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Med Hypotheses. 2006;66(3):601-4. Epub 2005 Oct 17.

Is cancer stem cell a cell, or a multicellular unit capable of inducing angiogenesis?

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Henderson Research Centre, Department of Medicine, McMaster University, 711 Concession Street, Hamilton, Ont., Canada L8V 1C3.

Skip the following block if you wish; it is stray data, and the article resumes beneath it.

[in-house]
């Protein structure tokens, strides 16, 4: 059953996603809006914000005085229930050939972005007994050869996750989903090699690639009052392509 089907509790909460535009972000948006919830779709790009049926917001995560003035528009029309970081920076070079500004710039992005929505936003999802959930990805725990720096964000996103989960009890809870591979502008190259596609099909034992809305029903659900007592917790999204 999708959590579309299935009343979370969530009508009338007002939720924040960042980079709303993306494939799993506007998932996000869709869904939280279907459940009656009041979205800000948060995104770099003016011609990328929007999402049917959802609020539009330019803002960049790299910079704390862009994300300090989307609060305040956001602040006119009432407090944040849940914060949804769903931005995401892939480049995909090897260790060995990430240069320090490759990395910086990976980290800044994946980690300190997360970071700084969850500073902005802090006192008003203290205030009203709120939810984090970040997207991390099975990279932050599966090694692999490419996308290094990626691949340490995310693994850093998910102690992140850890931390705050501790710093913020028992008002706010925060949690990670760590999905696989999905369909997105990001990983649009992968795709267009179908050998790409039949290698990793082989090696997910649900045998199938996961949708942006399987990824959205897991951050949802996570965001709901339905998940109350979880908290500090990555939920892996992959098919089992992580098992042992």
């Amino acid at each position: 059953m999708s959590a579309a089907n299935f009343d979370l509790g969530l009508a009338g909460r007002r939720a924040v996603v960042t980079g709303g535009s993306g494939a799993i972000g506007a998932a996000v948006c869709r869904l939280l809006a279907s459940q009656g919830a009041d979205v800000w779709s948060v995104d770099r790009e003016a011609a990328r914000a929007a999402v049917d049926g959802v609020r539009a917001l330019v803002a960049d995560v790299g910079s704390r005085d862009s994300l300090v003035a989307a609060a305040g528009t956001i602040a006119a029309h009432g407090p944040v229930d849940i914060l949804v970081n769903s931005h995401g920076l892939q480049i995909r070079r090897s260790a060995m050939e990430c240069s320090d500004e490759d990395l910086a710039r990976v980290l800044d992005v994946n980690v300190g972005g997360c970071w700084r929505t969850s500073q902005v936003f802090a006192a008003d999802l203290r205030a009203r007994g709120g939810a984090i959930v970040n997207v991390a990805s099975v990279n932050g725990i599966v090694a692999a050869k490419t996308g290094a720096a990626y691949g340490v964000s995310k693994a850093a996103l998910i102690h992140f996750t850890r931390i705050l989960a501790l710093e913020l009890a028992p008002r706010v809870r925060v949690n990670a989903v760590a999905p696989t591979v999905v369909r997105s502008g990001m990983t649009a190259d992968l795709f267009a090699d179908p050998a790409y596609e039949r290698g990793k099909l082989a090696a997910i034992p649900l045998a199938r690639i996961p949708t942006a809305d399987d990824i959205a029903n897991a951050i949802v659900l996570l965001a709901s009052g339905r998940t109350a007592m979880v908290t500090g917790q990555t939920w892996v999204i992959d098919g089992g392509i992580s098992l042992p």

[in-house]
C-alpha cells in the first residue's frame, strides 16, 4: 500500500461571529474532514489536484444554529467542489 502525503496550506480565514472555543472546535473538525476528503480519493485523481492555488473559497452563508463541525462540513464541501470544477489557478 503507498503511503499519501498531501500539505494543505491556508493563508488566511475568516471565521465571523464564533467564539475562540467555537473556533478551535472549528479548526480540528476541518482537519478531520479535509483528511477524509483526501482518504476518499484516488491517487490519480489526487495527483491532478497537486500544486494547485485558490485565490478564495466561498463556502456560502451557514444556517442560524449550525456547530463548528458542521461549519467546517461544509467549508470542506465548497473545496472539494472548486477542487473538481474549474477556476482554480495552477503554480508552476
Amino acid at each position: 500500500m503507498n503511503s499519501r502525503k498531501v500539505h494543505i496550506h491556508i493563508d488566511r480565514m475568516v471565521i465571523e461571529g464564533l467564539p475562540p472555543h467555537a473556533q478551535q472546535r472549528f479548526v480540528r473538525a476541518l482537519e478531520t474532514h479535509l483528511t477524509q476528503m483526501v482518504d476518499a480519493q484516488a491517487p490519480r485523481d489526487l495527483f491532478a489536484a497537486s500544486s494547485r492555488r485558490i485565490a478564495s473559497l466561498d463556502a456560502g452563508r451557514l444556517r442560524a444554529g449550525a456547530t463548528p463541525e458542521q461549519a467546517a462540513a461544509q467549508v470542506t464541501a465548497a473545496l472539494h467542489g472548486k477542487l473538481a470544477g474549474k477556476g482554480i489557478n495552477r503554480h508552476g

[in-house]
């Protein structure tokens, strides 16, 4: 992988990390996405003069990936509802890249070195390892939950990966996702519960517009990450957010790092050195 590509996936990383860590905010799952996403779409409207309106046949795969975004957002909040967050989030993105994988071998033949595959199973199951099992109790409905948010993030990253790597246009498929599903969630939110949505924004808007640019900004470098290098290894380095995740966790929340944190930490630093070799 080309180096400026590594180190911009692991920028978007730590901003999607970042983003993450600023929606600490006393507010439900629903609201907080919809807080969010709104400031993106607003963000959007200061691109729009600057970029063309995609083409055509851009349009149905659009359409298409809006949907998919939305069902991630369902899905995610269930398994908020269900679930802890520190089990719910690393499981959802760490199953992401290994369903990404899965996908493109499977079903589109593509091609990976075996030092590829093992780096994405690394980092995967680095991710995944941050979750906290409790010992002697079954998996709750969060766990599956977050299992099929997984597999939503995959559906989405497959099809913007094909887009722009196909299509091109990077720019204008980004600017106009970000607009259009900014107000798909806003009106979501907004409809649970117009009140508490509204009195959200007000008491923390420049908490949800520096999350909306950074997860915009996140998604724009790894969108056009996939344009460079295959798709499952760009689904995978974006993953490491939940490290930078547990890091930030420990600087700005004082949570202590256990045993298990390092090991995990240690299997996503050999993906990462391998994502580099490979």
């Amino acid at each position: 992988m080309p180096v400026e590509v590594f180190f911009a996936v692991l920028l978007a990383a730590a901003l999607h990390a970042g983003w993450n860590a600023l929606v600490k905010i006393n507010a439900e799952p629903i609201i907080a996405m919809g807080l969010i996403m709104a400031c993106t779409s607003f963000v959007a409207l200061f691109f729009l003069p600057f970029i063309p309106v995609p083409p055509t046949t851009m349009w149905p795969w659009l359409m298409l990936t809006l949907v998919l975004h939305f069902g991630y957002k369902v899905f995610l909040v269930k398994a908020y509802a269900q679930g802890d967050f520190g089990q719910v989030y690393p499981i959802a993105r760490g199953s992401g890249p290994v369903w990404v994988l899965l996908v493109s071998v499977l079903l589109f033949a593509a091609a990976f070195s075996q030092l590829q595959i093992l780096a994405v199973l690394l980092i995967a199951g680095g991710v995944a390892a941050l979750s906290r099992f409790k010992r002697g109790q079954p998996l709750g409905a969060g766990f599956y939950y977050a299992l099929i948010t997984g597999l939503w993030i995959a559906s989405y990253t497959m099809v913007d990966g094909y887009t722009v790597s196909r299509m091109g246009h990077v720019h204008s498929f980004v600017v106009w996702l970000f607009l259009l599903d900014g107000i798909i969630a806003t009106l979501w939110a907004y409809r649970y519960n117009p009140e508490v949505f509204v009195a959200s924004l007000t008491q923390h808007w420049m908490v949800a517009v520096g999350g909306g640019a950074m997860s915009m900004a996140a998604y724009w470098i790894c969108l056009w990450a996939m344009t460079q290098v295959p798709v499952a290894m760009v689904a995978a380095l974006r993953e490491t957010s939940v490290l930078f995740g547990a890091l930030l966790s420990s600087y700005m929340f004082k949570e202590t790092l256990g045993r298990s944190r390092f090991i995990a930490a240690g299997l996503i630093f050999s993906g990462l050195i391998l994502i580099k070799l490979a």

Cancer stem cells are presently viewed as carriers of the growth initiating potential, repopulation capability and drug resistance in tumors. However, many of these fundamental properties of cancer are host-related, modified by cell-cell interactions and/or dependent on angiogenesis. Indeed, it is well established that co-injection of cancer cells with their irradiated (mitotically dead) counterparts, or with Matrigel can significantly increase their tumor forming capacity (i.e. the attribute presently associated with cancer cell 'stemness'). Similarly transfection of angiogenic factors (e.g., VEGF/VPF) can promote such capacity in certain cell lines. Moreover, injection site (e.g., orthotopic vs. ectopic) may significantly modulate tumor take in experimental settings. These observations cannot be reconciled with the paradigm that tumor initiation potential is a fixed, constitutive and cell autonomous feature of a subset of cancer cells expressing stem cell markers (e.g., CD133, Sca1 and other). Instead, it is proposed here that 'stemness' in cancer (perhaps unlike in normal self renewing tissues), rather then being assigned to a particular readily identifiable cell subset, could be a property of interactive clusters of cancer cells (perhaps including, but not limited to cells with stem cell markers). Such 'multicellular units' would become equipped with properties experimentally perceived as 'stemness', i.e. the capacity to initiate tumor growth, when they express the capacity to induce angiogenesis. It is also postulated here that, while the pursuit of subsets of cancer cells harbouring stem cell markers has been fascinating and revealing, due to aforementioned limitations of the present stem cell concept and presumed intractability (e.g., mutability) of such cells, further therapeutic promise may reside in a better definition of 'multicellular angiogenic cancer stem units'.

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